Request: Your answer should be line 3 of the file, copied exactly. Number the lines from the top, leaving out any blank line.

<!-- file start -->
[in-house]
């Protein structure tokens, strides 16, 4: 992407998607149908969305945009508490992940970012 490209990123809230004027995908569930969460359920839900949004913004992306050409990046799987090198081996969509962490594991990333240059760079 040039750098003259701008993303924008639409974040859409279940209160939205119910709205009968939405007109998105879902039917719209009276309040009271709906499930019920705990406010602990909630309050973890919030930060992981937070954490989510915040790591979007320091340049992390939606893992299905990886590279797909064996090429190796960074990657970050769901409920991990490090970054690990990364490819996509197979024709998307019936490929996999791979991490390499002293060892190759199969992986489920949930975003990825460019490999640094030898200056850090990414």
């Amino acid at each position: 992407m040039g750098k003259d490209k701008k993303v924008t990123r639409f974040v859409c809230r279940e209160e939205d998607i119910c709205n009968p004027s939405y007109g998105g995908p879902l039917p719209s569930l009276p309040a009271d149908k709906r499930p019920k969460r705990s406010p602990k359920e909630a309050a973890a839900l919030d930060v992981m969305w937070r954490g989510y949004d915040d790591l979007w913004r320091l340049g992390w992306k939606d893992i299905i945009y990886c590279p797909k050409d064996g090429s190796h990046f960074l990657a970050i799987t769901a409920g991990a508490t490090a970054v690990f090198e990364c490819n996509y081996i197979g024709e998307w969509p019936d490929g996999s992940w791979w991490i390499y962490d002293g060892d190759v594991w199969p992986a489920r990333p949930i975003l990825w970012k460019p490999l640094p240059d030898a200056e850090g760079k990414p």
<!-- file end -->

């Amino acid at each position: 992407m040039g750098k003259d490209k701008k993303v924008t990123r639409f974040v859409c809230r279940e209160e939205d998607i119910c709205n009968p004027s939405y007109g998105g995908p879902l039917p719209s569930l009276p309040a009271d149908k709906r499930p019920k969460r705990s406010p602990k359920e909630a309050a973890a839900l919030d930060v992981m969305w937070r954490g989510y949004d915040d790591l979007w913004r320091l340049g992390w992306k939606d893992i299905i945009y990886c590279p797909k050409d064996g090429s190796h990046f960074l990657a970050i799987t769901a409920g991990a508490t490090a970054v690990f090198e990364c490819n996509y081996i197979g024709e998307w969509p019936d490929g996999s992940w791979w991490i390499y962490d002293g060892d190759v594991w199969p992986a489920r990333p949930i975003l990825w970012k460019p490999l640094p240059d030898a200056e850090g760079k990414p």